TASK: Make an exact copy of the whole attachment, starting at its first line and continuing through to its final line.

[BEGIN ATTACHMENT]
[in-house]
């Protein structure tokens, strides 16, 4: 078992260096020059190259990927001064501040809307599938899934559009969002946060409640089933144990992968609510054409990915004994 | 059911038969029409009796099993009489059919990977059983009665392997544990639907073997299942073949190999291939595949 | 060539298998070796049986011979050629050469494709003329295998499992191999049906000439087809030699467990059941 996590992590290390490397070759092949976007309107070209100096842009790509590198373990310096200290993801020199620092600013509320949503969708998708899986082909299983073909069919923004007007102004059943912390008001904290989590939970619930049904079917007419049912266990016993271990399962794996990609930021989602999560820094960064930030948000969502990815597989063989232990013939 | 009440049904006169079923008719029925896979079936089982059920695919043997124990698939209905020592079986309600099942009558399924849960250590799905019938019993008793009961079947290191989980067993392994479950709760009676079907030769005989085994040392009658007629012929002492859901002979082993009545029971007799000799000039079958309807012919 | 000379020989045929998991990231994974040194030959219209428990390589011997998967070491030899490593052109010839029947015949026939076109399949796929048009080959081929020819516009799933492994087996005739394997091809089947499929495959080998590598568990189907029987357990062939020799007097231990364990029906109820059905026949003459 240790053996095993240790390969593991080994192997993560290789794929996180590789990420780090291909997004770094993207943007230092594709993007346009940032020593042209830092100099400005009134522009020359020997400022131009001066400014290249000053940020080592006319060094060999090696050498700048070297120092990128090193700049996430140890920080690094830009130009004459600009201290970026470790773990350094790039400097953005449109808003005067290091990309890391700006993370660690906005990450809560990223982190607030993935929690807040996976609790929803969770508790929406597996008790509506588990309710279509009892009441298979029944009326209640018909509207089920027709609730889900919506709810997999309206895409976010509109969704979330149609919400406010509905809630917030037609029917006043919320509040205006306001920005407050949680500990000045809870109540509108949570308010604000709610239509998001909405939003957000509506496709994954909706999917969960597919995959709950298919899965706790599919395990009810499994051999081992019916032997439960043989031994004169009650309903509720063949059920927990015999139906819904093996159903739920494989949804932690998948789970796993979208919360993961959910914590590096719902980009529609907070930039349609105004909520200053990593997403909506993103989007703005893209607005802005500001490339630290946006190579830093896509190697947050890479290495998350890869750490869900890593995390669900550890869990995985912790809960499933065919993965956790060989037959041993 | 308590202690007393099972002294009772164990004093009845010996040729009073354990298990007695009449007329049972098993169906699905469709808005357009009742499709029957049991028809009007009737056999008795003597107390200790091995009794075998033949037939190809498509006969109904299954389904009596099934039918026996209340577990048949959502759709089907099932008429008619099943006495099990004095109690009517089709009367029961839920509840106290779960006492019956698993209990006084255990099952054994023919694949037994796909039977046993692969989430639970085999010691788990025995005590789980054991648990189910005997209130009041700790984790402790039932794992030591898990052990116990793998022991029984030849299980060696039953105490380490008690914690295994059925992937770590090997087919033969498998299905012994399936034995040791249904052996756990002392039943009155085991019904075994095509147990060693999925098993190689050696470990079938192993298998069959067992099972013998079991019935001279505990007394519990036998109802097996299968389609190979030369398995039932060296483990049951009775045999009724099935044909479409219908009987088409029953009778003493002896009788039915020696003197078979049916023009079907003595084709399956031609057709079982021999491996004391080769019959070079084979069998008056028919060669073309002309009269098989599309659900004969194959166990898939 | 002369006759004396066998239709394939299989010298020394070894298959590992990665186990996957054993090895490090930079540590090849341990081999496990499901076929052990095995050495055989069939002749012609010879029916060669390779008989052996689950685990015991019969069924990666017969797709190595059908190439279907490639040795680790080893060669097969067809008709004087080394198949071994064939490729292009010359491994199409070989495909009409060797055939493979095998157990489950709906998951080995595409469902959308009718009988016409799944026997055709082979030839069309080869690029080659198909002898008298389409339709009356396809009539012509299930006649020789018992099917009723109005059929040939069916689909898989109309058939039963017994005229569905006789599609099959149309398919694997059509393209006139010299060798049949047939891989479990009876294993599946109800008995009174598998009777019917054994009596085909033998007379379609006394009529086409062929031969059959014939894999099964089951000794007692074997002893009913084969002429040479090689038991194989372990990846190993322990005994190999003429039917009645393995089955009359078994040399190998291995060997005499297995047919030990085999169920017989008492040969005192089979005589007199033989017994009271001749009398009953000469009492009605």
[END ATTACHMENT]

[in-house]
């Protein structure tokens, strides 16, 4: 078992260096020059190259990927001064501040809307599938899934559009969002946060409640089933144990992968609510054409990915004994 | 059911038969029409009796099993009489059919990977059983009665392997544990639907073997299942073949190999291939595949 | 060539298998070796049986011979050629050469494709003329295998499992191999049906000439087809030699467990059941 996590992590290390490397070759092949976007309107070209100096842009790509590198373990310096200290993801020199620092600013509320949503969708998708899986082909299983073909069919923004007007102004059943912390008001904290989590939970619930049904079917007419049912266990016993271990399962794996990609930021989602999560820094960064930030948000969502990815597989063989232990013939 | 009440049904006169079923008719029925896979079936089982059920695919043997124990698939209905020592079986309600099942009558399924849960250590799905019938019993008793009961079947290191989980067993392994479950709760009676079907030769005989085994040392009658007629012929002492859901002979082993009545029971007799000799000039079958309807012919 | 000379020989045929998991990231994974040194030959219209428990390589011997998967070491030899490593052109010839029947015949026939076109399949796929048009080959081929020819516009799933492994087996005739394997091809089947499929495959080998590598568990189907029987357990062939020799007097231990364990029906109820059905026949003459 240790053996095993240790390969593991080994192997993560290789794929996180590789990420780090291909997004770094993207943007230092594709993007346009940032020593042209830092100099400005009134522009020359020997400022131009001066400014290249000053940020080592006319060094060999090696050498700048070297120092990128090193700049996430140890920080690094830009130009004459600009201290970026470790773990350094790039400097953005449109808003005067290091990309890391700006993370660690906005990450809560990223982190607030993935929690807040996976609790929803969770508790929406597996008790509506588990309710279509009892009441298979029944009326209640018909509207089920027709609730889900919506709810997999309206895409976010509109969704979330149609919400406010509905809630917030037609029917006043919320509040205006306001920005407050949680500990000045809870109540509108949570308010604000709610239509998001909405939003957000509506496709994954909706999917969960597919995959709950298919899965706790599919395990009810499994051999081992019916032997439960043989031994004169009650309903509720063949059920927990015999139906819904093996159903739920494989949804932690998948789970796993979208919360993961959910914590590096719902980009529609907070930039349609105004909520200053990593997403909506993103989007703005893209607005802005500001490339630290946006190579830093896509190697947050890479290495998350890869750490869900890593995390669900550890869990995985912790809960499933065919993965956790060989037959041993 | 308590202690007393099972002294009772164990004093009845010996040729009073354990298990007695009449007329049972098993169906699905469709808005357009009742499709029957049991028809009007009737056999008795003597107390200790091995009794075998033949037939190809498509006969109904299954389904009596099934039918026996209340577990048949959502759709089907099932008429008619099943006495099990004095109690009517089709009367029961839920509840106290779960006492019956698993209990006084255990099952054994023919694949037994796909039977046993692969989430639970085999010691788990025995005590789980054991648990189910005997209130009041700790984790402790039932794992030591898990052990116990793998022991029984030849299980060696039953105490380490008690914690295994059925992937770590090997087919033969498998299905012994399936034995040791249904052996756990002392039943009155085991019904075994095509147990060693999925098993190689050696470990079938192993298998069959067992099972013998079991019935001279505990007394519990036998109802097996299968389609190979030369398995039932060296483990049951009775045999009724099935044909479409219908009987088409029953009778003493002896009788039915020696003197078979049916023009079907003595084709399956031609057709079982021999491996004391080769019959070079084979069998008056028919060669073309002309009269098989599309659900004969194959166990898939 | 002369006759004396066998239709394939299989010298020394070894298959590992990665186990996957054993090895490090930079540590090849341990081999496990499901076929052990095995050495055989069939002749012609010879029916060669390779008989052996689950685990015991019969069924990666017969797709190595059908190439279907490639040795680790080893060669097969067809008709004087080394198949071994064939490729292009010359491994199409070989495909009409060797055939493979095998157990489950709906998951080995595409469902959308009718009988016409799944026997055709082979030839069309080869690029080659198909002898008298389409339709009356396809009539012509299930006649020789018992099917009723109005059929040939069916689909898989109309058939039963017994005229569905006789599609099959149309398919694997059509393209006139010299060798049949047939891989479990009876294993599946109800008995009174598998009777019917054994009596085909033998007379379609006394009529086409062929031969059959014939894999099964089951000794007692074997002893009913084969002429040479090689038991194989372990990846190993322990005994190999003429039917009645393995089955009359078994040399190998291995060997005499297995047919030990085999169920017989008492040969005192089979005589007199033989017994009271001749009398009953000469009492009605």